How To Install an SSD in a Unibody MacBook Pro



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I put an OCZ Vertex 2 SSD in my Mac Pro (2008 dual 2.8GHz, 14 gigs RAM) and is it ever a screamer! Boot times went from 93 seconds to 38. One thing I did that should be considered is moving the User files to a second drive. You can get a kit from OWC that lets you put your old drive in the optical bay of the MacBook Pro and then you can set it up the way I did. Who uses optical drives on laptops now anyway?

The benefit is that all your user files are in a separate drive (desktop, Documents, movies, music, etc.) and it's very easy to do. My 240 gig SSD still has over 130 gigs of Space. (I have a lot of apps.) And it's easy to install your OS on the boot drive and then reconnect the user folder from the second drive. It takes some setup, and some care, but separating your OS from your user files makes a lot of sense to me now.

Here's a great guide for the process.

And aren't the latest iMacs set up to have this kind of thing? A slot for SSDs and a bigger conventional drive? I'd recommend moving the user folder to the second drive on those for sure. Then you can get a cheaper, smaller SSD drive. I'd recommend not going smaller than 120 gigs if you're a Photoshop user. The scratch disk can get rather large.



Great bit of information to help someone who's never done this before but with a few exceptions:

First, no one should ever be opening any type of computer case without wearing an anti-static wristband attached to the system's chassis. Even something as simple as a hard drive replacement could result in static electricity discharge which can easily destroy fine electronic components. I'm pretty sure that damage from static electricity created during the hard drive replacement will not only destroy electronic components, but your warranty as well.

Second, where did you hear that MacBooks love carpet? You do realize that a piece of carpet, which most are made of some form of nylon, is a great place to CREATE static electricity, right? Most people don't have an anti-static mat so a static free work surface needs to be created. A couple of sheets of newspaper will do if prepped correctly. A fabric dryer sheet works great for surface prep. Rub the table or counter with a Bounce, Gain, Downey, etc dryer sheet. Place a sheet of clean newspaper down and give that a wipe or two with the dryer sheet. Place a second or third sheet down, wiping between sheets. Newspaper can create static electricity, too so the dryer sheet wipe will eliminate static build up and prevent further static electricity from being created. Three sheets of clean newspaper is pretty soft and won't damage the MackBook's finish.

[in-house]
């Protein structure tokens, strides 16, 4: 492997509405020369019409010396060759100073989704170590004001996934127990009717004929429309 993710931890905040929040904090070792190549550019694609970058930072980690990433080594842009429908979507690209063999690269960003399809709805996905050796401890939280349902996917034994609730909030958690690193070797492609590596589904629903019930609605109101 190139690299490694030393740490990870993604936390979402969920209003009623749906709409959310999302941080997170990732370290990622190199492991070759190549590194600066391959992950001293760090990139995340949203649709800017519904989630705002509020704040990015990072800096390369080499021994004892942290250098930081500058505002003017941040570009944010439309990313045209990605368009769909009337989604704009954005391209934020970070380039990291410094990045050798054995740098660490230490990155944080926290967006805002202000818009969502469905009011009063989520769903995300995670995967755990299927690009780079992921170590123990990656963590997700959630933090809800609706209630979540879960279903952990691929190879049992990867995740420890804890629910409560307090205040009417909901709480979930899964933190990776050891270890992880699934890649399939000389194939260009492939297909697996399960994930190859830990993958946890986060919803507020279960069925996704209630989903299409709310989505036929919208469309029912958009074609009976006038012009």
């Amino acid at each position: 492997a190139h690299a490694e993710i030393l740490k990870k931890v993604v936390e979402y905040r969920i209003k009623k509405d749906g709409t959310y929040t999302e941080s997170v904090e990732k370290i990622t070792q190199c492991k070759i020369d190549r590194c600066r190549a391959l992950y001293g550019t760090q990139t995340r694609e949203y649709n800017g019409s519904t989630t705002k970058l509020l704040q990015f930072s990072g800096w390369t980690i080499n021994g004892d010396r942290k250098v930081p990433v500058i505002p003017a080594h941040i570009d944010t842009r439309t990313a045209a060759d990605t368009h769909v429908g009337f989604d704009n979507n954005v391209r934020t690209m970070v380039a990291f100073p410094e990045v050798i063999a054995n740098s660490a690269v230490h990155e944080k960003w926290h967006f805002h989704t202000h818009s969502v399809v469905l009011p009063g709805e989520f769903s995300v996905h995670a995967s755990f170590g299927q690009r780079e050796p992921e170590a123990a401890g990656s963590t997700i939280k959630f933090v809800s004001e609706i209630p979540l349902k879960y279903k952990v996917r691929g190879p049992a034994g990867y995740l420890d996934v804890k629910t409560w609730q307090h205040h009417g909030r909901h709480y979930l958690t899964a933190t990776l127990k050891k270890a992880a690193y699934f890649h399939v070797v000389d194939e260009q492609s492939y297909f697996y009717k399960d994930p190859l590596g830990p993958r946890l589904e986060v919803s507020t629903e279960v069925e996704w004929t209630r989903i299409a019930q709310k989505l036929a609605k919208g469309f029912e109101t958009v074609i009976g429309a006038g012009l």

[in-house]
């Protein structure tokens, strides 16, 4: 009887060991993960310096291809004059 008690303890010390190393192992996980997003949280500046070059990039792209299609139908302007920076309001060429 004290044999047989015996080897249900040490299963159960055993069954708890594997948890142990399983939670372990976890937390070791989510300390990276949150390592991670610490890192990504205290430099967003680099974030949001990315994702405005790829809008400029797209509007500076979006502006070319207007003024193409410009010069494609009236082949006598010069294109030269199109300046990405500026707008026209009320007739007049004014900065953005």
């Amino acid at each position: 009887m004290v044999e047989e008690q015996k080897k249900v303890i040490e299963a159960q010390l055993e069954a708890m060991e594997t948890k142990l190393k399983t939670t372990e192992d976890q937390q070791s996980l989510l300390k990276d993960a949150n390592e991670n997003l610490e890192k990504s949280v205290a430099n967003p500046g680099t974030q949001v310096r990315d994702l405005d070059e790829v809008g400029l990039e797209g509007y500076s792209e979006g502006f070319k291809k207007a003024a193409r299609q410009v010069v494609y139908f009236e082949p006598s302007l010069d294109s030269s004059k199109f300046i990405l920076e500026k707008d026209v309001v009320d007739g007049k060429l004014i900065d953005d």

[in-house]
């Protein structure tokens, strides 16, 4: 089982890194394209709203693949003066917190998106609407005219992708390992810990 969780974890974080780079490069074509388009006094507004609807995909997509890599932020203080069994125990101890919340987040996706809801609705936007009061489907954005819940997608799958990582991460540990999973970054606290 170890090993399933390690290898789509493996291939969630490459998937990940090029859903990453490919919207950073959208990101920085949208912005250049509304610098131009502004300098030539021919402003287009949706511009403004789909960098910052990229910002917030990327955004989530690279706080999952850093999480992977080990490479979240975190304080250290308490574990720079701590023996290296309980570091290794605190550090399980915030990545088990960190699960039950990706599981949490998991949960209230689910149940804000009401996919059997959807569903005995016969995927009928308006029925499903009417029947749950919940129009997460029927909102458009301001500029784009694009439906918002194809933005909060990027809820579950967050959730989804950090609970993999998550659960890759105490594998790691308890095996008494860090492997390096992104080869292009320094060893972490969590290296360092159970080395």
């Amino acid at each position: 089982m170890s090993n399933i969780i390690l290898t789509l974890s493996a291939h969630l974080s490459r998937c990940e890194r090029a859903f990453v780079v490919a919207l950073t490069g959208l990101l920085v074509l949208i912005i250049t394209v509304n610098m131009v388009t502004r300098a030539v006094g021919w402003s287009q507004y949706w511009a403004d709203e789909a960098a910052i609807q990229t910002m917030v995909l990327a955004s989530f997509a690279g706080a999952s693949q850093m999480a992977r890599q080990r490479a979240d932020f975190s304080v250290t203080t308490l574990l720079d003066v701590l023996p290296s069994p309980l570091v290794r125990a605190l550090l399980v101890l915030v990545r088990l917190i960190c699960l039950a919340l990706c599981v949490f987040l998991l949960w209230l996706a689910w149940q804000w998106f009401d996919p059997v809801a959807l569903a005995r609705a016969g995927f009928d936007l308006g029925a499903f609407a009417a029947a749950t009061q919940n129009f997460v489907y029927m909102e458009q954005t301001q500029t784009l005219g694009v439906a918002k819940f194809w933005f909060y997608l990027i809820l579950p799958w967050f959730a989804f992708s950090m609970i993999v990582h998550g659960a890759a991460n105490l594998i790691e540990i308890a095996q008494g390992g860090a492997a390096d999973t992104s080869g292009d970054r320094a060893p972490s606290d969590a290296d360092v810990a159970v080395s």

Third, if someone still thinks the carpet idea is great and uses the floor to work on, think of losing a screw in the carpet. That ought to be fun trying to find.

Just some food for thought.



Just put an OWC SSD in. I bought the $15 external case which is handy for putting your old drive in.
Pretty simple and a hailuva speed bump. It's zippy!



I love, love, love the external enclosures. They make my life/job easier for all the hard drives I play with. I have one for regular HDDs, as well, in case I need to do trouble shooting. Always a sound investment.



they are. They're only $15 from OWC and great for old drives and also very easy to swap out. I have 3 now and I use them for Time Machine and other fun stuff.



Hi Flo,

Does CCC copy my bootcamp partition? Or will anything? I don't really want to have to re-install my PC side...





You can use a free application named "WinClone" to copy BootCamp Partitions. I've used it a time or two before and it does the job pretty well. I'll caution you that when you are creating a partition to restore the WinClone image to, it should be a tad bit bigger than your original partition. When cloning, it's typically okay to go from a small drive to a larger drive, but not vice-vera.

Having said that, as much of a pain as it can be, I always just end up redoing my entire Windows partition from scratch when needed.



Not entirely sure. I'm going to assume not because when it copies over, it only shows you your OS X directories and the operating system you're currently running.



very helpful but I don't recommend CCC. If you system was slow it will simply put things back the way they were. I did this and was worried something was wrong with my SSD as my boots were taking 30 sec just to get to the apple logo and almost 60 sec overall.

backup via time machine, reinstall the OS and restore. now it runs like I would expect and apple SSD too.

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